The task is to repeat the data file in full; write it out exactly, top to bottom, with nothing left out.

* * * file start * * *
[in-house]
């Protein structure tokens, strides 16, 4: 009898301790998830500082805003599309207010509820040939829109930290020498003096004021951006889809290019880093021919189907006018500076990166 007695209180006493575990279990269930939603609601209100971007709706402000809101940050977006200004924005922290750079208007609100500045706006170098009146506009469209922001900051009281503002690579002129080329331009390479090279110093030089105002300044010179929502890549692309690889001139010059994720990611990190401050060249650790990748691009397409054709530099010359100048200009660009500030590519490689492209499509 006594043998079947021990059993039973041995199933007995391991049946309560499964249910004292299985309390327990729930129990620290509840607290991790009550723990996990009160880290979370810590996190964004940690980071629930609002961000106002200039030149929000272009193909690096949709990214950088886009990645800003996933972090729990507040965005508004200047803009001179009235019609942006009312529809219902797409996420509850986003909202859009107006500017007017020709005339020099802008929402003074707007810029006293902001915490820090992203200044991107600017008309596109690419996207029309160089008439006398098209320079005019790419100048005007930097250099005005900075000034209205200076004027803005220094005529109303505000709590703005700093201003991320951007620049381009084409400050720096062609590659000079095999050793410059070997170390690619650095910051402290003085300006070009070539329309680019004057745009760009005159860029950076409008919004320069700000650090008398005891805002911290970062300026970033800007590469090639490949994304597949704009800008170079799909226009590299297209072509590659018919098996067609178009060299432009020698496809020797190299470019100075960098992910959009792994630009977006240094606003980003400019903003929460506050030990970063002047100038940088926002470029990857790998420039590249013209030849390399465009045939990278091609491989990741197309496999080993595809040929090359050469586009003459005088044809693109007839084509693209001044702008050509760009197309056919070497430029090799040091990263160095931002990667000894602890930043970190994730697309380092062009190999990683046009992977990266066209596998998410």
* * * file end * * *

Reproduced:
[in-house]
């Protein structure tokens, strides 16, 4: 009898301790998830500082805003599309207010509820040939829109930290020498003096004021951006889809290019880093021919189907006018500076990166 007695209180006493575990279990269930939603609601209100971007709706402000809101940050977006200004924005922290750079208007609100500045706006170098009146506009469209922001900051009281503002690579002129080329331009390479090279110093030089105002300044010179929502890549692309690889001139010059994720990611990190401050060249650790990748691009397409054709530099010359100048200009660009500030590519490689492209499509 006594043998079947021990059993039973041995199933007995391991049946309560499964249910004292299985309390327990729930129990620290509840607290991790009550723990996990009160880290979370810590996190964004940690980071629930609002961000106002200039030149929000272009193909690096949709990214950088886009990645800003996933972090729990507040965005508004200047803009001179009235019609942006009312529809219902797409996420509850986003909202859009107006500017007017020709005339020099802008929402003074707007810029006293902001915490820090992203200044991107600017008309596109690419996207029309160089008439006398098209320079005019790419100048005007930097250099005005900075000034209205200076004027803005220094005529109303505000709590703005700093201003991320951007620049381009084409400050720096062609590659000079095999050793410059070997170390690619650095910051402290003085300006070009070539329309680019004057745009760009005159860029950076409008919004320069700000650090008398005891805002911290970062300026970033800007590469090639490949994304597949704009800008170079799909226009590299297209072509590659018919098996067609178009060299432009020698496809020797190299470019100075960098992910959009792994630009977006240094606003980003400019903003929460506050030990970063002047100038940088926002470029990857790998420039590249013209030849390399465009045939990278091609491989990741197309496999080993595809040929090359050469586009003459005088044809693109007839084509693209001044702008050509760009197309056919070497430029090799040091990263160095931002990667000894602890930043970190994730697309380092062009190999990683046009992977990266066209596998998410």